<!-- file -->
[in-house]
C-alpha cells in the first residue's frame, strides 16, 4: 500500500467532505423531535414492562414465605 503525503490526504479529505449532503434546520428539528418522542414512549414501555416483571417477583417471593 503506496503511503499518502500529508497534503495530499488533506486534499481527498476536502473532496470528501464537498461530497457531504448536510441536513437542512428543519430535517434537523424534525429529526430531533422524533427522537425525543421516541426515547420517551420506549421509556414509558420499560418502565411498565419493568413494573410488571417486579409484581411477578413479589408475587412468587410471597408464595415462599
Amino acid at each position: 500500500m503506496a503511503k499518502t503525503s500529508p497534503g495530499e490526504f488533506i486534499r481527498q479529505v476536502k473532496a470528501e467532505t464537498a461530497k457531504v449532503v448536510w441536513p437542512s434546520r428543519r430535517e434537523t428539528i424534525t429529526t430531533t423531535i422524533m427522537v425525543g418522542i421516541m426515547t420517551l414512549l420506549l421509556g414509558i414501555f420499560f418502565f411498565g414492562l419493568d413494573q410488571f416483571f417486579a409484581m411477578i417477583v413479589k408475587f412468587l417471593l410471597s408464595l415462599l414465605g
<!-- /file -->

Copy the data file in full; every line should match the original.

[in-house]
C-alpha cells in the first residue's frame, strides 16, 4: 500500500467532505423531535414492562414465605 503525503490526504479529505449532503434546520428539528418522542414512549414501555416483571417477583417471593 503506496503511503499518502500529508497534503495530499488533506486534499481527498476536502473532496470528501464537498461530497457531504448536510441536513437542512428543519430535517434537523424534525429529526430531533422524533427522537425525543421516541426515547420517551420506549421509556414509558420499560418502565411498565419493568413494573410488571417486579409484581411477578413479589408475587412468587410471597408464595415462599
Amino acid at each position: 500500500m503506496a503511503k499518502t503525503s500529508p497534503g495530499e490526504f488533506i486534499r481527498q479529505v476536502k473532496a470528501e467532505t464537498a461530497k457531504v449532503v448536510w441536513p437542512s434546520r428543519r430535517e434537523t428539528i424534525t429529526t430531533t423531535i422524533m427522537v425525543g418522542i421516541m426515547t420517551l414512549l420506549l421509556g414509558i414501555f420499560f418502565f411498565g414492562l419493568d413494573q410488571f416483571f417486579a409484581m411477578i417477583v413479589k408475587f412468587l417471593l410471597s408464595l415462599l414465605g